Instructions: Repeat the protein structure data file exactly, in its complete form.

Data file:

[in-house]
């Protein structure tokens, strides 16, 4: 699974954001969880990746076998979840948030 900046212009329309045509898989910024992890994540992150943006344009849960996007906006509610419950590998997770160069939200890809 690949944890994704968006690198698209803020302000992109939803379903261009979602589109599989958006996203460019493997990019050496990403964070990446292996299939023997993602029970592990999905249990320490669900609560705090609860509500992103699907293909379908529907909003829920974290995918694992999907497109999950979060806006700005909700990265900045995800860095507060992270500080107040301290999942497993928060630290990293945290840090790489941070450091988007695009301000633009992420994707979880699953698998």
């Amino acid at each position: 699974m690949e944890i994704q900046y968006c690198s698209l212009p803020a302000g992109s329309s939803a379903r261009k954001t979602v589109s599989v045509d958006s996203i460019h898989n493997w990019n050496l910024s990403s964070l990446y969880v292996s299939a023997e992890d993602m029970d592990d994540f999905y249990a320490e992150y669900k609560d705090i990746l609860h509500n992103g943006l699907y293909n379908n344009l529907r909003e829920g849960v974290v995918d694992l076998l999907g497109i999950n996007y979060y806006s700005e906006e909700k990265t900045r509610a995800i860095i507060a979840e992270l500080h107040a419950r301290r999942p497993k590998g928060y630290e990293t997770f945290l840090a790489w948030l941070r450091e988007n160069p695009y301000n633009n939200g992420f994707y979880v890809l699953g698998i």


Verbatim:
[in-house]
């Protein structure tokens, strides 16, 4: 699974954001969880990746076998979840948030 900046212009329309045509898989910024992890994540992150943006344009849960996007906006509610419950590998997770160069939200890809 690949944890994704968006690198698209803020302000992109939803379903261009979602589109599989958006996203460019493997990019050496990403964070990446292996299939023997993602029970592990999905249990320490669900609560705090609860509500992103699907293909379908529907909003829920974290995918694992999907497109999950979060806006700005909700990265900045995800860095507060992270500080107040301290999942497993928060630290990293945290840090790489941070450091988007695009301000633009992420994707979880699953698998």
């Amino acid at each position: 699974m690949e944890i994704q900046y968006c690198s698209l212009p803020a302000g992109s329309s939803a379903r261009k954001t979602v589109s599989v045509d958006s996203i460019h898989n493997w990019n050496l910024s990403s964070l990446y969880v292996s299939a023997e992890d993602m029970d592990d994540f999905y249990a320490e992150y669900k609560d705090i990746l609860h509500n992103g943006l699907y293909n379908n344009l529907r909003e829920g849960v974290v995918d694992l076998l999907g497109i999950n996007y979060y806006s700005e906006e909700k990265t900045r509610a995800i860095i507060a979840e992270l500080h107040a419950r301290r999942p497993k590998g928060y630290e990293t997770f945290l840090a790489w948030l941070r450091e988007n160069p695009y301000n633009n939200g992420f994707y979880v890809l699953g698998i």